by Judith Curry
A few things that caught my eye this past week
The Toronto Star has an article that discusses the impacts of the warm winter:
Thanks to the unseasonably warm winter, the city has saved $10 million to $12 million in snow removal costs (a number that could rise to $15 million if we don’t get any more snow). Heating bills were down about 20 per cent. Flu rates and car accidents dropped, too.
Of course, it’s hard to measure the intangible feeling of drinking beer on a sun-filled patio or walking your dog in a T-shirt in mid-March. For most, it’s sheer delight with a touch of “what the heck is going on here?” loitering in the background.
But experts caution it’s not all early blossoms and ultimate Frisbee. There are consequences, too — some unforeseen.
The Midwest has already seen an early and deadly start to tornado season. There are drought worries, too.
Windsor has already had a tornado warning. On Tuesday, Hamilton issued a smog alert, the earliest in the season since 2005.
“When the temperature gets much warmer things get out of sync in the natural system,” said Gord Miller, Ontario’s environmental commissioner.
For one, trees budded before the run for maple syrup really ever started. Producers are reporting two-thirds less than usual, a dismal season.
And because there were no frigid winter months to kill off pests like wasps, black flies and pine beetles, brace yourself for an insect-filled summer. The cold kills fungus, too.
Most forecasters bombed their winter forecast for the U.S. The Chicago Tribune has this article entitled: Accuweather offers explanation for wildly inaccurate winter forecast. Subtitle: Japanese tsunami weather debris may be causing mild temperatures, meteorologist says.
Keith Kloor has an article at Yale Climate Media Forum entitled The winter that never was. Excerpts:
As the Los Angeles Times notes in its report on the survey, “the nasty winters of 2009 and 2010 “seemed to indicate to a lot of people — rightly or wrongly — that they weren’t feeling any increase of temperatures. That helped drive down belief in climate change. But 2011 was a super-hot year, bad drought, with record-breaking precipitation in the Northeast, lots of weird weather. Public opinion? Must be climate change.”
In truth, as the LA Times story observes, “This shows how fickle public opinion can be.”
Ironically, this latest swing in the pendulum of public attitudes comes just as Beltway activists, according toPolitico, seek to turn the focus away from climate change to “kitchen table issues.” The article discusses upcoming ad campaigns by environmental groups that will emphasize economic and public health concerns.Politico notes: “So melting glaciers are giving way to smog-induced asthma. And fuel-efficiency is now a matter of pump prices, not pollutants.”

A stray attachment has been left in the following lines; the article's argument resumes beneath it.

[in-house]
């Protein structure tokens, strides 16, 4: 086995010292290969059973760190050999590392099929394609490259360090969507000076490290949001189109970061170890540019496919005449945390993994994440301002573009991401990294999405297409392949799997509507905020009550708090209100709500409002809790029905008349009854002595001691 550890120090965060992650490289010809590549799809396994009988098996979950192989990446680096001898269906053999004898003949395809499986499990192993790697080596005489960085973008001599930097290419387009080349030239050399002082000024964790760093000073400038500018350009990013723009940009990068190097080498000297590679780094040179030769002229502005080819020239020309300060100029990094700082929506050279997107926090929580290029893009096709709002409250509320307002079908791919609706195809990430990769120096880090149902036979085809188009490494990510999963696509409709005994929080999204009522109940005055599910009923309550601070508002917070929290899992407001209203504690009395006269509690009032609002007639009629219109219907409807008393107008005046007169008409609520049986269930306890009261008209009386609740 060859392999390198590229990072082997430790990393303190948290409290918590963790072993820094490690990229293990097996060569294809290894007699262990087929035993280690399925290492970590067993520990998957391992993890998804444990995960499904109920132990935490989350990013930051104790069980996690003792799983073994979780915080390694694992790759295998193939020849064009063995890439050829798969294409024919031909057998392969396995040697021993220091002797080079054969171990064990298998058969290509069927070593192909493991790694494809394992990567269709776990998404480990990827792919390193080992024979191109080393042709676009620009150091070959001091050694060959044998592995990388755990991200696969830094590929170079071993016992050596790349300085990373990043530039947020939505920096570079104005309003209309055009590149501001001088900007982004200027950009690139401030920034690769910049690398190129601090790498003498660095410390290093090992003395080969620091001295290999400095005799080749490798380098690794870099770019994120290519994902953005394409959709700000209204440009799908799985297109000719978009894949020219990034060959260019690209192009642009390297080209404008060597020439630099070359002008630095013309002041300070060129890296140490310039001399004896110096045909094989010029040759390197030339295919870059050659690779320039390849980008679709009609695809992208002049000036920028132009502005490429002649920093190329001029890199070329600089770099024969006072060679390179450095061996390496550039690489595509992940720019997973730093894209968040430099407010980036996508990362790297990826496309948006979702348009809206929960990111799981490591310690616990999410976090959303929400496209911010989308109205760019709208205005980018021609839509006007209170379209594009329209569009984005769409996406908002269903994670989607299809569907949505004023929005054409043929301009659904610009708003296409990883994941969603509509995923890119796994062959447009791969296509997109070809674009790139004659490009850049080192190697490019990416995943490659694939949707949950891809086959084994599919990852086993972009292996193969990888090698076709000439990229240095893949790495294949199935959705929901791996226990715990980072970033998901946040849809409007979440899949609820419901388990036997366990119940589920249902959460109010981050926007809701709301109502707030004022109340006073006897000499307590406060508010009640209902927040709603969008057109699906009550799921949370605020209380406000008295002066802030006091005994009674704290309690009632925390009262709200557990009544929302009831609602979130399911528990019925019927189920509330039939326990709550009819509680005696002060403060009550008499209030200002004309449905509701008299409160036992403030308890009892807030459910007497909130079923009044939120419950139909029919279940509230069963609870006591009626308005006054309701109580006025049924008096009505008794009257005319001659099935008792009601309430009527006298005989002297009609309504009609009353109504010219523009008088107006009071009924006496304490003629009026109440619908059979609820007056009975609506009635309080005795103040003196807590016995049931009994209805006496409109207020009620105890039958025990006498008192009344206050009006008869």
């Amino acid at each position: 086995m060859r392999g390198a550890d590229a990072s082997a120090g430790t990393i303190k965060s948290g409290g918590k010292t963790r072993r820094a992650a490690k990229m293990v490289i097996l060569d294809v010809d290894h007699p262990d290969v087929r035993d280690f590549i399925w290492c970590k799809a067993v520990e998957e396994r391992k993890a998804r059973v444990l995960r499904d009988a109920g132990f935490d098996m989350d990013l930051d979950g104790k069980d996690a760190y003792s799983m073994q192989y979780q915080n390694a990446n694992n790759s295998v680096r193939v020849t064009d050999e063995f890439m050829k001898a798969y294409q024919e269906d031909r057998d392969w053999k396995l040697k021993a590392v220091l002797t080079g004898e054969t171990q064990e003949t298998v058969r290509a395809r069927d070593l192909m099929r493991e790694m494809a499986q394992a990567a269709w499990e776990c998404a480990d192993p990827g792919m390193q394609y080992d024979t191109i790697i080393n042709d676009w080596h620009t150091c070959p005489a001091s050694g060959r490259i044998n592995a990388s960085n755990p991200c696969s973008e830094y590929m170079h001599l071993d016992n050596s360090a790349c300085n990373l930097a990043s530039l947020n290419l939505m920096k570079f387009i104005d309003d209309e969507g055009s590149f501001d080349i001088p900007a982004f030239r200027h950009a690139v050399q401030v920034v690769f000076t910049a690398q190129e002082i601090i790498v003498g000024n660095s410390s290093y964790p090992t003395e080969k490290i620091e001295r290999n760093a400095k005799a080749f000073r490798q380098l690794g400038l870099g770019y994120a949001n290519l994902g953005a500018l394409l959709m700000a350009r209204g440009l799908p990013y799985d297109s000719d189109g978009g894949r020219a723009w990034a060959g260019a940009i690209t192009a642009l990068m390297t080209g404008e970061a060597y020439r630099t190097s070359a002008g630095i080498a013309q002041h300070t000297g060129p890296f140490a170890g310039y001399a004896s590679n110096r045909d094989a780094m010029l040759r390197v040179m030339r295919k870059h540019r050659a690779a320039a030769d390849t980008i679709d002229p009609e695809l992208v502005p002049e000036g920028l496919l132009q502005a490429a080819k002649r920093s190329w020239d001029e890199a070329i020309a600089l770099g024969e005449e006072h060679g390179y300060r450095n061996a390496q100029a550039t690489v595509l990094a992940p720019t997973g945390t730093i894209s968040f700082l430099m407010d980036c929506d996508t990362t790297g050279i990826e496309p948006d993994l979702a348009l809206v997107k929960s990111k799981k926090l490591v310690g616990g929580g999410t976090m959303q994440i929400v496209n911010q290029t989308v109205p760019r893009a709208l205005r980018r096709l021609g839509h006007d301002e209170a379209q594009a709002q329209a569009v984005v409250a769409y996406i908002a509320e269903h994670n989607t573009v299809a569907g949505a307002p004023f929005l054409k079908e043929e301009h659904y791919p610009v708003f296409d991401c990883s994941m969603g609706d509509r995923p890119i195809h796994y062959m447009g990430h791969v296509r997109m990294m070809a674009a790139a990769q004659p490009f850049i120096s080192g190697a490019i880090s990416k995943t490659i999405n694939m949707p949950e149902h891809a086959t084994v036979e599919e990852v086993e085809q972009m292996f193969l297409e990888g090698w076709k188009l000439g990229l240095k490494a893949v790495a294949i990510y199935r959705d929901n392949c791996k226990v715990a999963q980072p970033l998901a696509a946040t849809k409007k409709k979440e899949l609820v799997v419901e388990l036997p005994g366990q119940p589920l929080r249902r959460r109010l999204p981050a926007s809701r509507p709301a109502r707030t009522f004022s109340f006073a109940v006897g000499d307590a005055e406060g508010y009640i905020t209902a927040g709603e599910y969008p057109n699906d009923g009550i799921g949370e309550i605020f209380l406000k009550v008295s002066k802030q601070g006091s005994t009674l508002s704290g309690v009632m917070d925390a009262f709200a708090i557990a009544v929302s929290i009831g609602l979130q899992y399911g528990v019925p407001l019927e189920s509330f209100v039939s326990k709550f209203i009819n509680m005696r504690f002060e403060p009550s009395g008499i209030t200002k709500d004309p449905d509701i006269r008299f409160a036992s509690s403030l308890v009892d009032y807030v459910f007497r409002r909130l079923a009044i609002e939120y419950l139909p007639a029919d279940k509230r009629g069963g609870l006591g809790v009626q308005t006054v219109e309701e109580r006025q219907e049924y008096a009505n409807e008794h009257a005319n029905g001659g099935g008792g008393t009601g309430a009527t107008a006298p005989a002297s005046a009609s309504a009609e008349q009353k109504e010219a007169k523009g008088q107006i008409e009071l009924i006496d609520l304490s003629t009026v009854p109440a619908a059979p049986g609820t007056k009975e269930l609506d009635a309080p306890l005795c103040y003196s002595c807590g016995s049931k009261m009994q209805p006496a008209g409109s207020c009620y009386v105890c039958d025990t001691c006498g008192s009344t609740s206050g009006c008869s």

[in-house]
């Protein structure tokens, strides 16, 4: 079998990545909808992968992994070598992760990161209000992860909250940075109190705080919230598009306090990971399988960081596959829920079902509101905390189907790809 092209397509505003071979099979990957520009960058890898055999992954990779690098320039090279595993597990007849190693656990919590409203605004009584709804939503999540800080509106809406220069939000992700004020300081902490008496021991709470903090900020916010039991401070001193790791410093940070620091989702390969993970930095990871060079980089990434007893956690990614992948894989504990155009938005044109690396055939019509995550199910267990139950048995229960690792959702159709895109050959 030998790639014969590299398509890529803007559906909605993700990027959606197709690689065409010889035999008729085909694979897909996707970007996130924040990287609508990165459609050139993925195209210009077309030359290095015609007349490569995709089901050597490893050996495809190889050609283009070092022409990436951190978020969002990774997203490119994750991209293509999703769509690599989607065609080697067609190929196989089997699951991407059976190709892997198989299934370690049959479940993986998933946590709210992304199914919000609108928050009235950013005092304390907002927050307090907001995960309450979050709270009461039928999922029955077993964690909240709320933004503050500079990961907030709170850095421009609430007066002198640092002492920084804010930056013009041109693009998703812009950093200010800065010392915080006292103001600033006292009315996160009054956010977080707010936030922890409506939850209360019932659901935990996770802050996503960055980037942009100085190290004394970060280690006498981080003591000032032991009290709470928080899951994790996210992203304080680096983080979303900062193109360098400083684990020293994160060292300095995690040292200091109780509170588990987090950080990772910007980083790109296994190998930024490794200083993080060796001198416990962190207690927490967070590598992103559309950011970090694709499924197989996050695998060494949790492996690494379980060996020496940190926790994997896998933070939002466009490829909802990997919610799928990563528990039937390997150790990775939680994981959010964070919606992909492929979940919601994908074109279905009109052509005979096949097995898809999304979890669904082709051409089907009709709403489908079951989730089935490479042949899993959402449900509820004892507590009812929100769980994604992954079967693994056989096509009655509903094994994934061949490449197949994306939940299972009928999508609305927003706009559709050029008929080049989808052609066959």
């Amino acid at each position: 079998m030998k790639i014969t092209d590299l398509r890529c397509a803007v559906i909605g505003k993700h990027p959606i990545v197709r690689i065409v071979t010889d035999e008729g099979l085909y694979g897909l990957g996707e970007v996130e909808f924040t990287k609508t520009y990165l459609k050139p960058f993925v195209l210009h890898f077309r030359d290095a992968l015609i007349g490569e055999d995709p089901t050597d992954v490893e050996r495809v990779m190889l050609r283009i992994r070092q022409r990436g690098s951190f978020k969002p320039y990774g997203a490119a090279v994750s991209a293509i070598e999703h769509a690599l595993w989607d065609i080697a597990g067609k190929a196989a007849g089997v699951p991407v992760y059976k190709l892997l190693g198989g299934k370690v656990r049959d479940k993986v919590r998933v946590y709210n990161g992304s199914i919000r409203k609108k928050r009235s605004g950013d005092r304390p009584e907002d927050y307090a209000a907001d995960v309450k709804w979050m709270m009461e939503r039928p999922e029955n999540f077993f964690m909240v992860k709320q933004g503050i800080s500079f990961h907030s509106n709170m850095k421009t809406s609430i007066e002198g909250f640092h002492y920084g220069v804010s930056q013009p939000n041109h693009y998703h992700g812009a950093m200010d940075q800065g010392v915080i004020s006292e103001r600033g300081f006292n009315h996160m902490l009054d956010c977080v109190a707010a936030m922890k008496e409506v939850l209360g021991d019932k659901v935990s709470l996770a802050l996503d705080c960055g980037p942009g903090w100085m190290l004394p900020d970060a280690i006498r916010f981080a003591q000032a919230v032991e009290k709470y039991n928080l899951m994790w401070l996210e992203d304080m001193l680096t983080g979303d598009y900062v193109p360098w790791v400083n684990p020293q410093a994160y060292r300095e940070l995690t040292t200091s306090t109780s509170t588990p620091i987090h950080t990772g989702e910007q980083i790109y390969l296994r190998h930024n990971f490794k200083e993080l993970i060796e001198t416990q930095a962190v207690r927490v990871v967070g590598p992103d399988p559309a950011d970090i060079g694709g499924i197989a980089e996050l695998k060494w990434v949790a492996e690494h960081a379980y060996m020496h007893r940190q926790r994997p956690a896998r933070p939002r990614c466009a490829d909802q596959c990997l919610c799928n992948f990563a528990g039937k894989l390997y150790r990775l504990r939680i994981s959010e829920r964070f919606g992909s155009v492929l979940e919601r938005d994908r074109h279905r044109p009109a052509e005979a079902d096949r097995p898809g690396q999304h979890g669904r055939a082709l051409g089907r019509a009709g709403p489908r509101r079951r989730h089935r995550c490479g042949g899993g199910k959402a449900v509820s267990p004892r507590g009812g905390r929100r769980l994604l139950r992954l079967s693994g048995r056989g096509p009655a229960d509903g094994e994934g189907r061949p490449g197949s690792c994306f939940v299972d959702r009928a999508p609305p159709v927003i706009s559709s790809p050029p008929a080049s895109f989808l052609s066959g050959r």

All this goes to show: If there’s one constant in the climate sphere, it’s the lurching nature of public opinion on climate change, and the lurching campaigns of those who try to lasso the fickle public on to their side.
Green groups embrace climate pragmatism
Matt Nisbet has an article Green Groups Rebrand Global Warming Around Public Health. Excerpts:
Following the demise of cap and trade legislation, green group leaders acknowledged that despite spending several hundred million dollars to pass the bill, they were unable to create public demand for action in key Midwest Congressional districts and states.
“The community that tried to move a climate bill fundamentally lacks political power and doesn’t have the ability to either deliver punishment or reward to members of Congress who don’t vote for us,” Kathleen Welch, a Washington-based philanthropy adviser told Politico in 2011. Her admission was echoed in statements by Fred Krupp, Bill McKibben and others.
Now, as Politico reports today, it appears that green groups led by the National Resources Defense Council and the Sierra Club are seeking to address this weakness. “We’re going to talk a lot about the health implications of dirty air,” Heather Taylor, director of NRDC’s political arm told Politico. “I think that the Midwest is one of those places where [there are] a million great clean energy stories, especially. And they’re not being told right now, because we’ve tended to be in other markets. That’s an area where we feel like it’s time to go tell those stories.”
The saga of Michael Mann as a lightning rod in the climate change debate continues.
The Daily Kos has an article titled Michael Mann is a Modern Hero and we need to acknowledge that. Accompanying the article is a readers’ poll:
|did not choose to became a symbol|
|has been attacked in many of the same ways that the President and John Kerry were|
|Is an outstanding scientist and human being|
|all of the above|
|is distorting evidence to prove his point|
|should be fired from the university|
Not sure who made up this poll, possibly the same person that wrote the poll for the Scientific American, polling to see whether Curry was a dupe or a peacemaker.